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Kuwait court upholds 10-year prison sentence for Twitter commentator

An appeals court in Kuwait on Monday affirmed a 10-year prison sentence against Hamad al-Naqi, a commentator on Twitter [media website] for posts deemed offensive to Islam, according to rights activist Nawaf al-Handel. Al-Naqi was originally sentenced [JURIST report] to 10 years in prison in June 2012 for posting insulting and defaming comments about the Prophet Muhammad [BBC backgrounder] and the Sunni Muslim [BBC backgrounder] rulers of Saudi Arabia and Bahrain. Al-Naqi claimed [AP report] that he did not post the comments on the website and that his Twitter account was hacked. It is unclear if al-Naqi will appeal the ruling.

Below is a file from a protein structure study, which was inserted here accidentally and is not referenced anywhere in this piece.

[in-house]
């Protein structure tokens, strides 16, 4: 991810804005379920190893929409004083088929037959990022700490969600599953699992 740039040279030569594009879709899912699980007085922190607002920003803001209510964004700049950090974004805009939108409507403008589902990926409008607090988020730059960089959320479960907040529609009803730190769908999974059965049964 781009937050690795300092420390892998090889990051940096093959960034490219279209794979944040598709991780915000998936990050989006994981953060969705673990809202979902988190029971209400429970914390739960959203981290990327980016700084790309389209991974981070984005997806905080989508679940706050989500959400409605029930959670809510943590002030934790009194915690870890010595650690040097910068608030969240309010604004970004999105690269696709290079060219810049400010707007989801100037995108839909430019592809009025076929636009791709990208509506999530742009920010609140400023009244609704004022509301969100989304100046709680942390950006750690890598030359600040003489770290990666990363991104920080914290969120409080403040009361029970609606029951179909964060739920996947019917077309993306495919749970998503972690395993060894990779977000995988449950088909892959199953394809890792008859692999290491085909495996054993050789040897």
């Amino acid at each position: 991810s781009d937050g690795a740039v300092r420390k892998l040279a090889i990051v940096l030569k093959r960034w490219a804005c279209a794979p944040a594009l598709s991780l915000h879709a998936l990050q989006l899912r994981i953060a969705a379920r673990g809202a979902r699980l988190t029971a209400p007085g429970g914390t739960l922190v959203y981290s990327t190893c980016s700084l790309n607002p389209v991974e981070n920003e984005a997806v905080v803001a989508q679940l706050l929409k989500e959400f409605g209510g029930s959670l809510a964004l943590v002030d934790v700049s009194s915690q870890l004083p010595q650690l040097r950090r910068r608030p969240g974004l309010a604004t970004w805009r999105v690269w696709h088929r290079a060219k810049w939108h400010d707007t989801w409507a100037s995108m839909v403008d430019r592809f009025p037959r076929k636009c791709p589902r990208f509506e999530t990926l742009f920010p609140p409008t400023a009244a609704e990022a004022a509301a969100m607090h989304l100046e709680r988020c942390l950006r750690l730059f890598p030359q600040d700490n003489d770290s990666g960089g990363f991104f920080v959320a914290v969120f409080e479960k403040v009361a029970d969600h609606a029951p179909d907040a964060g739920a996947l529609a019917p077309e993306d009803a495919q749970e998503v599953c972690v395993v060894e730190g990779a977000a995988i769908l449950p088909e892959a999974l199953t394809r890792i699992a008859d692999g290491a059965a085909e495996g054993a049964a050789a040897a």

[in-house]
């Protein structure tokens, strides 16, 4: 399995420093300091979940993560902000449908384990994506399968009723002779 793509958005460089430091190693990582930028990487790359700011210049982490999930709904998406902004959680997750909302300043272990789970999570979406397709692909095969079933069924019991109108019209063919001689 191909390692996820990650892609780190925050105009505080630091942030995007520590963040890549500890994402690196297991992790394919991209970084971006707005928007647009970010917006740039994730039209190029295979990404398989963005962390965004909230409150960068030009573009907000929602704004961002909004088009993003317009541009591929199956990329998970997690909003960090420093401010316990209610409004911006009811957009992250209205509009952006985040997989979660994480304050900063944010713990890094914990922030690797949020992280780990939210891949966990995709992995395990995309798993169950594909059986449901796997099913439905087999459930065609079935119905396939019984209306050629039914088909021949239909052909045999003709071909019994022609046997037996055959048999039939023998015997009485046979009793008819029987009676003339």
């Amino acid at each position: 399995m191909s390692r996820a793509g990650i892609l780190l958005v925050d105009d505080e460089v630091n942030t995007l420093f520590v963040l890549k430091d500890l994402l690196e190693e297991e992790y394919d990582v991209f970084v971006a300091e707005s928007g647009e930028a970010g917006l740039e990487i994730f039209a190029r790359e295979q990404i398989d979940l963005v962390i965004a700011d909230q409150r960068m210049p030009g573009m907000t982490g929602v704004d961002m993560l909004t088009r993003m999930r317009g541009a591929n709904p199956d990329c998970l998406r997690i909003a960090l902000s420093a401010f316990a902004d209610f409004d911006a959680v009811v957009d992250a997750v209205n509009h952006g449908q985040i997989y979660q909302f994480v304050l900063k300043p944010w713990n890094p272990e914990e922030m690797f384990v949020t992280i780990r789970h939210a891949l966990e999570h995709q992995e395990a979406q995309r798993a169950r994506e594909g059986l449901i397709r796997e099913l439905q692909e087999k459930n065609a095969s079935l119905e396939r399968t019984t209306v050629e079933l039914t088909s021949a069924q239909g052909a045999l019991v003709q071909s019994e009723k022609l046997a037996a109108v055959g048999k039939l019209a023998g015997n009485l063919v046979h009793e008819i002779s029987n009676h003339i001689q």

Recent political unrest in the region has caused the Kuwaiti government to clamp down [Kuwait Times report] on online activists, with dozens of people serving sentences or awaiting trial on charges of insulting the Emir. In June a criminal court in Kuwait sentenced a woman to 11 years in prison [JURIST report] for remarks she made on Twitter. In April Kuwati opposition leader Mussallam Al Barrak was sentenced to five years after being arrested [JURIST reports] last October for criticizing the Emir in a public speech. Al Barrak was released on bail [JURIST report] soon after his sentencing. Al Barrak's speech was made during a boycott [JURIST report] of a controversial election law passed [JURIST report] last September that some believe the incumbent party can use to redistrict the country to its own advantage.

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